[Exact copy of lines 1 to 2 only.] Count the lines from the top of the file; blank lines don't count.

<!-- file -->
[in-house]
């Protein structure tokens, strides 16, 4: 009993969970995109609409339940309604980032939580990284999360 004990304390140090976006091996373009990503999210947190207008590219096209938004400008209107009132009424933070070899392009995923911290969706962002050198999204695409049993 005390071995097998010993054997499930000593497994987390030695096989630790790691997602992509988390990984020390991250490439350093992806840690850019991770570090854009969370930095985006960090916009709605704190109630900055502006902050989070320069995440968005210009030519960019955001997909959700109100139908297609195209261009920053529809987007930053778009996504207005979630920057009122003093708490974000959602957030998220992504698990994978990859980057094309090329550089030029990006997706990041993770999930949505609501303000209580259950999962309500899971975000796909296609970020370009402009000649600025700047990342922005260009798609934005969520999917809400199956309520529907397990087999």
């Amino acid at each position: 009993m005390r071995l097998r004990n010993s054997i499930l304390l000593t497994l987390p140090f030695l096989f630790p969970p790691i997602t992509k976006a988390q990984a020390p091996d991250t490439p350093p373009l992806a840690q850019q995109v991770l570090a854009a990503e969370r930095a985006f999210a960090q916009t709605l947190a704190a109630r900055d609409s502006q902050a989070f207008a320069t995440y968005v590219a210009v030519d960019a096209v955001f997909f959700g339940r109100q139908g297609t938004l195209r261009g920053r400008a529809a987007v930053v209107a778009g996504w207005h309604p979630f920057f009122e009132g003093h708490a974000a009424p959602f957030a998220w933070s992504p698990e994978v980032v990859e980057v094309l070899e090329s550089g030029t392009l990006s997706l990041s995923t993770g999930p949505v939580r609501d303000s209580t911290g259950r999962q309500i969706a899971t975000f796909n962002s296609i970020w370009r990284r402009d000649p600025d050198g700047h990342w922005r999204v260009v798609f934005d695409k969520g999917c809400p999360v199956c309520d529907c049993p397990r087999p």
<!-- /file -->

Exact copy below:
[in-house]
């Protein structure tokens, strides 16, 4: 009993969970995109609409339940309604980032939580990284999360 004990304390140090976006091996373009990503999210947190207008590219096209938004400008209107009132009424933070070899392009995923911290969706962002050198999204695409049993 005390071995097998010993054997499930000593497994987390030695096989630790790691997602992509988390990984020390991250490439350093992806840690850019991770570090854009969370930095985006960090916009709605704190109630900055502006902050989070320069995440968005210009030519960019955001997909959700109100139908297609195209261009920053529809987007930053778009996504207005979630920057009122003093708490974000959602957030998220992504698990994978990859980057094309090329550089030029990006997706990041993770999930949505609501303000209580259950999962309500899971975000796909296609970020370009402009000649600025700047990342922005260009798609934005969520999917809400199956309520529907397990087999």